St Anne’s Court, W1F

Road in/near Soho, existing between 1680 and now

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Road · Soho · W1F ·

St Anne’s Court is an alleyway that connects Dean Street and Wardour Street.

Parts of St Anne’s Court can be dated back to the late seventeenth century.

Sites in St Anne’s Court included the "model lodgings" designed by William Burges in 1864-66 for the banker and philanthropist Lackland Mackintosh Rate, for whom Burges subsequently work at Milton Court, Dorking, Surrey. At St Anne’s, Rate wanted a commercial rental property. The result was a series of thirty lodging rooms to be let to artisans. The building was of brick with cast-iron piers. Crook describes the result as "Burges’s favourite thirteenth-century French, pared to the bone." The building has subsequently been demolished.

Sites also include the Trident Studios and the 1970s science fiction bookshop Dark They Were, and Golden-Eyed. In the 1980s, a basement in St Anne’s Court was home to Shades Records, a store specialising in extreme forms of Heavy Metal such as "Death Metal" and "Thrash Metal". As the only such store in the country, it played a particularly important role in the growth of those music genres in the UK.

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Soho is a world-famous area of the City of Westminster and part of the West End of London.

The name "Soho" first appears in the 17th century. Most authorities believe that the name derives from a former hunting cry. James Scott, 1st Duke of Monmouth, used "soho" as a rallying call for his men at the Battle of Sedgemoor on 6 July 1685, half a century after the name was first used for this area of London. The Soho name has been imitated by other entertainment and restaurant districts such as Soho, Hong Kong; Soho, Málaga; SOHO, Beijing; SoHo (South of Horton), London, Ontario, Canada; and Palermo Soho, Buenos Aires. SoHo, Manhattan, gets its name from its location SOuth of HOuston Street, but is also a reference to London’s Soho.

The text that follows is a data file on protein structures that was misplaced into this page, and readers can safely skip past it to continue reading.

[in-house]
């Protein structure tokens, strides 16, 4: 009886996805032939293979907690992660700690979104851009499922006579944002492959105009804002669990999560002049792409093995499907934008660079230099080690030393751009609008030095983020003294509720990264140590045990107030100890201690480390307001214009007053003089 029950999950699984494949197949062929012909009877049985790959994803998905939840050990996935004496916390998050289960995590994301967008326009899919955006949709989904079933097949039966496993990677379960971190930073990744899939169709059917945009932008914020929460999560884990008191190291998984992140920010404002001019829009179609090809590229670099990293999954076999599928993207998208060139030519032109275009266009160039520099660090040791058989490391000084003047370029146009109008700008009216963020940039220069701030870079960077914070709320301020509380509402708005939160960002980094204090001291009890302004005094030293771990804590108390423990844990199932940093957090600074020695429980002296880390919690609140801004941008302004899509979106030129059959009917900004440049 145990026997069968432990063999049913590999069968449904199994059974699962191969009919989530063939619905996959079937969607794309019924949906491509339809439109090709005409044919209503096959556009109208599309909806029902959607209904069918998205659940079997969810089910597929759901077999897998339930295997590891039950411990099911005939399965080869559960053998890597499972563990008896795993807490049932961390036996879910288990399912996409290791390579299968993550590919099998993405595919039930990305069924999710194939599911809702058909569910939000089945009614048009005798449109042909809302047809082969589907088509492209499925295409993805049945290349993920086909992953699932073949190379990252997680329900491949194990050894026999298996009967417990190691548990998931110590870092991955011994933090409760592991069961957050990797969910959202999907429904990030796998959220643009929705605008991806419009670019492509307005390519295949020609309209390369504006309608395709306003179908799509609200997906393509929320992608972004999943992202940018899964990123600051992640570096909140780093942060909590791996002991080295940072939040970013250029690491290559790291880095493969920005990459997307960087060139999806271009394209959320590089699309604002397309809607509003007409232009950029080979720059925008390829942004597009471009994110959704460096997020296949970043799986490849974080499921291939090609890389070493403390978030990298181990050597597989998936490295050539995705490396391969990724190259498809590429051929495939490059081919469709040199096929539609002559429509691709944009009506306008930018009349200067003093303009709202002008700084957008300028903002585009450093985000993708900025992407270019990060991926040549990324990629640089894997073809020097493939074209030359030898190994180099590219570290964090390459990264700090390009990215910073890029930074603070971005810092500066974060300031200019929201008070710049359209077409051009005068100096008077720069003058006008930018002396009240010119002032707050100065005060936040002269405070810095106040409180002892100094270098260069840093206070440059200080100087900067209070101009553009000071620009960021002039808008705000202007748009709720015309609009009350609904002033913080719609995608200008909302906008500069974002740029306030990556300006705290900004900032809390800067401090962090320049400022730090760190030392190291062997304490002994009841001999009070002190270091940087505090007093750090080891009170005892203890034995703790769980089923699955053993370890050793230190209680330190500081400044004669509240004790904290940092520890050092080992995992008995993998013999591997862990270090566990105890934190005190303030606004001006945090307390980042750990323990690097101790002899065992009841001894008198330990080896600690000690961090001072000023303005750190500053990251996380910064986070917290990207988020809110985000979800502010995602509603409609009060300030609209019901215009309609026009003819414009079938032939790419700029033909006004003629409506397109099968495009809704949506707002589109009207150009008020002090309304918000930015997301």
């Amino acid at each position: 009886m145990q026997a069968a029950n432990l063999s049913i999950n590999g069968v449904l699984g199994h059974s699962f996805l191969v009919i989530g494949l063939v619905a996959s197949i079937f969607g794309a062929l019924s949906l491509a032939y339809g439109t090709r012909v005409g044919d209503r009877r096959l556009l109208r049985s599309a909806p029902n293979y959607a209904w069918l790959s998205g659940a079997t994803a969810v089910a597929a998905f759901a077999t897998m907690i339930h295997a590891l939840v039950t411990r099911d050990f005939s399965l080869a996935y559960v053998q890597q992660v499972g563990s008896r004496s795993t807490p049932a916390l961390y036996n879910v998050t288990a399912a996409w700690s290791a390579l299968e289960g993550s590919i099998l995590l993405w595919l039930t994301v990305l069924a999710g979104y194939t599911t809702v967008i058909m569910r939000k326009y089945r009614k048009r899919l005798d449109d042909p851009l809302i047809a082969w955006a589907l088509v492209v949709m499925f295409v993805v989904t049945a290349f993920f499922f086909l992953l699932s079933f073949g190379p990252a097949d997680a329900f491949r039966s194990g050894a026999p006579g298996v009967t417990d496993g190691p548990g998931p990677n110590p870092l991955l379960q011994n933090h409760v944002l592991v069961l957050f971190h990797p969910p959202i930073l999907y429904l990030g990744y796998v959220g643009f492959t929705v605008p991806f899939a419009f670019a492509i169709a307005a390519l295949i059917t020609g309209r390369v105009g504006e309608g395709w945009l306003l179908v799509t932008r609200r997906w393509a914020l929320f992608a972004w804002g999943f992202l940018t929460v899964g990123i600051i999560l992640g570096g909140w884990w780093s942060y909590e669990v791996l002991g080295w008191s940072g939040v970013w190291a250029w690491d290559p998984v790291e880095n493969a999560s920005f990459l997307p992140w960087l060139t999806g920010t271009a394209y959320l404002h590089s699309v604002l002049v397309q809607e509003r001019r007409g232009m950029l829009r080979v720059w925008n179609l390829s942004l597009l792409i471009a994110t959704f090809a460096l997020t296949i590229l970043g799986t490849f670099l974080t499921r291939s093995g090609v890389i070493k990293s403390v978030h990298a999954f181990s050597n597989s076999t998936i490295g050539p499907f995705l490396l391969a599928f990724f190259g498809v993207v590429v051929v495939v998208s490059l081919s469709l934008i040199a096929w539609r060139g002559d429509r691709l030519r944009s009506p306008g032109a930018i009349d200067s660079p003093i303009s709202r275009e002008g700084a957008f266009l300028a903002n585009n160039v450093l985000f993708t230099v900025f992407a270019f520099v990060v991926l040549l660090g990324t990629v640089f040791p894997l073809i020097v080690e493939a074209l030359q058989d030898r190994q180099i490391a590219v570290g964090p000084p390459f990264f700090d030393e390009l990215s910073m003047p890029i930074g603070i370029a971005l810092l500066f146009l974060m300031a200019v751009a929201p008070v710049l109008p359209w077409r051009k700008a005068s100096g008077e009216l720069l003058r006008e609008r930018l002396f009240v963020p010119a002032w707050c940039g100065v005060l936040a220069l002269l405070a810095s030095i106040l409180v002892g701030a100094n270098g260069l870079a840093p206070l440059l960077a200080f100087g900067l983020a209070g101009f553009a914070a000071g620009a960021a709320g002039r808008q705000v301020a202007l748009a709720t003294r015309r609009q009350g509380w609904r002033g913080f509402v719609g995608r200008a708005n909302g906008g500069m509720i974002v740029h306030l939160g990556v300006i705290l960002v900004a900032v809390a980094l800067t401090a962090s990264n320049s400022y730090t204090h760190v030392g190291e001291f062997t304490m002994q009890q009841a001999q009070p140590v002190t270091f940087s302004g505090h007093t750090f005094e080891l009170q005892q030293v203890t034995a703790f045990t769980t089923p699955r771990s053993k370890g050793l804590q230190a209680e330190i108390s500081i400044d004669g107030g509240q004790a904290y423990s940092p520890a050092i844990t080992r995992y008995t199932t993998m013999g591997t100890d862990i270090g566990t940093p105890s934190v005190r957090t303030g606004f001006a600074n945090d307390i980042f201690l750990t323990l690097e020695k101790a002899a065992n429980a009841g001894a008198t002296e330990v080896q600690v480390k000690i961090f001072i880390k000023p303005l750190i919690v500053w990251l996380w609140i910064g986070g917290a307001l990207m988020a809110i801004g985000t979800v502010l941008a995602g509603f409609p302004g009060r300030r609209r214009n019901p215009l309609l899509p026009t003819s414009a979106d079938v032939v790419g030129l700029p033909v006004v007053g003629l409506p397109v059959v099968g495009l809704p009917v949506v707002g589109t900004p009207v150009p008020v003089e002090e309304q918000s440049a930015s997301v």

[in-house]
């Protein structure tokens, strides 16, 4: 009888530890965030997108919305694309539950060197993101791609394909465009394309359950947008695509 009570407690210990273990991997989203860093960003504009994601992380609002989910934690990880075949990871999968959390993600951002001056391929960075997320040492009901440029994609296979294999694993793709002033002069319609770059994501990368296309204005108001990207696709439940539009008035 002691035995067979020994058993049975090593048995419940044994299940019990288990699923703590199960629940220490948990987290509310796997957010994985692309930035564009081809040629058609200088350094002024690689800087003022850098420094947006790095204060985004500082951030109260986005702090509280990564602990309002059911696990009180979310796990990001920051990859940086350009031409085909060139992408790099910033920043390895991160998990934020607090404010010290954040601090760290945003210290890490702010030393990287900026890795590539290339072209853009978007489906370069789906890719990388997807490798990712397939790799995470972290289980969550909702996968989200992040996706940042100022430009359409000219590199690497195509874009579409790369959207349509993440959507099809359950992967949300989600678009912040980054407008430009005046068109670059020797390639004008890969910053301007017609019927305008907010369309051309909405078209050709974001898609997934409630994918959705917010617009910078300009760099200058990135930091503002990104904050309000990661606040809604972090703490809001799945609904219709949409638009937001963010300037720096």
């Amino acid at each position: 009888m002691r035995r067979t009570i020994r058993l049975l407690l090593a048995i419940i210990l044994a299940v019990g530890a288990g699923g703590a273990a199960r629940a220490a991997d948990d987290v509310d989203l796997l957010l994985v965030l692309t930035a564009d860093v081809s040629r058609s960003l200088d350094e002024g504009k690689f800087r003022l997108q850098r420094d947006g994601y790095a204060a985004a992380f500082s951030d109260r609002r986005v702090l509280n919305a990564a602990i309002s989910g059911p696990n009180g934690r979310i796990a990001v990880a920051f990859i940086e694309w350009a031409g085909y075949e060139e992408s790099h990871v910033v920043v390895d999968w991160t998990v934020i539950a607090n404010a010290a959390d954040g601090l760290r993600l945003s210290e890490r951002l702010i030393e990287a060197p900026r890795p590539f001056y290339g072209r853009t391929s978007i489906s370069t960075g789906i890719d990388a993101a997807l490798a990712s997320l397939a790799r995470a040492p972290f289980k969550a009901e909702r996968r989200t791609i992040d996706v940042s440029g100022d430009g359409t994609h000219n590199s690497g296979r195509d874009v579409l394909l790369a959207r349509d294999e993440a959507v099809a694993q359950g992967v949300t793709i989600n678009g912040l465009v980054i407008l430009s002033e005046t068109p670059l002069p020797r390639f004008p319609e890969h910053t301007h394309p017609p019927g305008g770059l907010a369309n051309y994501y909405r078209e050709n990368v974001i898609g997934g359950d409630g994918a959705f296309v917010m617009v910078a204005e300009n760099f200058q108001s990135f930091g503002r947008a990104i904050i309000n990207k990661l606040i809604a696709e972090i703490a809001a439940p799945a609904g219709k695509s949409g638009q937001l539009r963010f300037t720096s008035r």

Long established as an entertainment district, for much of the 20th century Soho had a reputation as a base for the sex industry in addition to its night life and its location for the headquarters of leading film companies. Since the 1980s, the area has undergone considerable gentrification. It is now predominantly a fashionable district of upmarket restaurants and media offices, with only a small remnant of sex industry venues.

Soho is a small, multicultural area of central London; a home to industry, commerce, culture and entertainment, as well as a residential area for both rich and poor. It has clubs, including the former Chinawhite nightclub; public houses; bars; restaurants; a few sex shops scattered amongst them; and late-night coffee shops that give the streets an "open-all-night" feel at the weekends. Record shops cluster in the area around Berwick Street, with shops such as Phonica, Sister Ray and Reckless Records.
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